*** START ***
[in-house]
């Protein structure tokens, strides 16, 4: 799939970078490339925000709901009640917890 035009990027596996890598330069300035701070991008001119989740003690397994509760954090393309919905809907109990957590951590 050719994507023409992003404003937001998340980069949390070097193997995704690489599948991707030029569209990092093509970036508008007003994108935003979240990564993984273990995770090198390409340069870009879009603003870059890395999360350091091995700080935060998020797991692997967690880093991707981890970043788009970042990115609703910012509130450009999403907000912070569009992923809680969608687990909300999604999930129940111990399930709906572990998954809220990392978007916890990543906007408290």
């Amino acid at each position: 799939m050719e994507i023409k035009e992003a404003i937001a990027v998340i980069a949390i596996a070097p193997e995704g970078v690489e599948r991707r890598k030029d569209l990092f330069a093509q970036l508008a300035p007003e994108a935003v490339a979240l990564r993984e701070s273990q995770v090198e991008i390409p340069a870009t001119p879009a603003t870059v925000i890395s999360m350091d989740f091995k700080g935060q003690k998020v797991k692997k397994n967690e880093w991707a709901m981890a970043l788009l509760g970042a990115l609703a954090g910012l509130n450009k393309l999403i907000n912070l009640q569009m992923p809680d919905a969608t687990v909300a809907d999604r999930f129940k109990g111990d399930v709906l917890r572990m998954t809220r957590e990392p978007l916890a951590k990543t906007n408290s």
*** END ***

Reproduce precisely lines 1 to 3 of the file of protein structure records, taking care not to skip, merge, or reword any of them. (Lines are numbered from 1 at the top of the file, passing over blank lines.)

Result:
[in-house]
């Protein structure tokens, strides 16, 4: 799939970078490339925000709901009640917890 035009990027596996890598330069300035701070991008001119989740003690397994509760954090393309919905809907109990957590951590 050719994507023409992003404003937001998340980069949390070097193997995704690489599948991707030029569209990092093509970036508008007003994108935003979240990564993984273990995770090198390409340069870009879009603003870059890395999360350091091995700080935060998020797991692997967690880093991707981890970043788009970042990115609703910012509130450009999403907000912070569009992923809680969608687990909300999604999930129940111990399930709906572990998954809220990392978007916890990543906007408290």
């Amino acid at each position: 799939m050719e994507i023409k035009e992003a404003i937001a990027v998340i980069a949390i596996a070097p193997e995704g970078v690489e599948r991707r890598k030029d569209l990092f330069a093509q970036l508008a300035p007003e994108a935003v490339a979240l990564r993984e701070s273990q995770v090198e991008i390409p340069a870009t001119p879009a603003t870059v925000i890395s999360m350091d989740f091995k700080g935060q003690k998020v797991k692997k397994n967690e880093w991707a709901m981890a970043l788009l509760g970042a990115l609703a954090g910012l509130n450009k393309l999403i907000n912070l009640q569009m992923p809680d919905a969608t687990v909300a809907d999604r999930f129940k109990g111990d399930v709906l917890r572990m998954t809220r957590e990392p978007l916890a951590k990543t906007n408290s």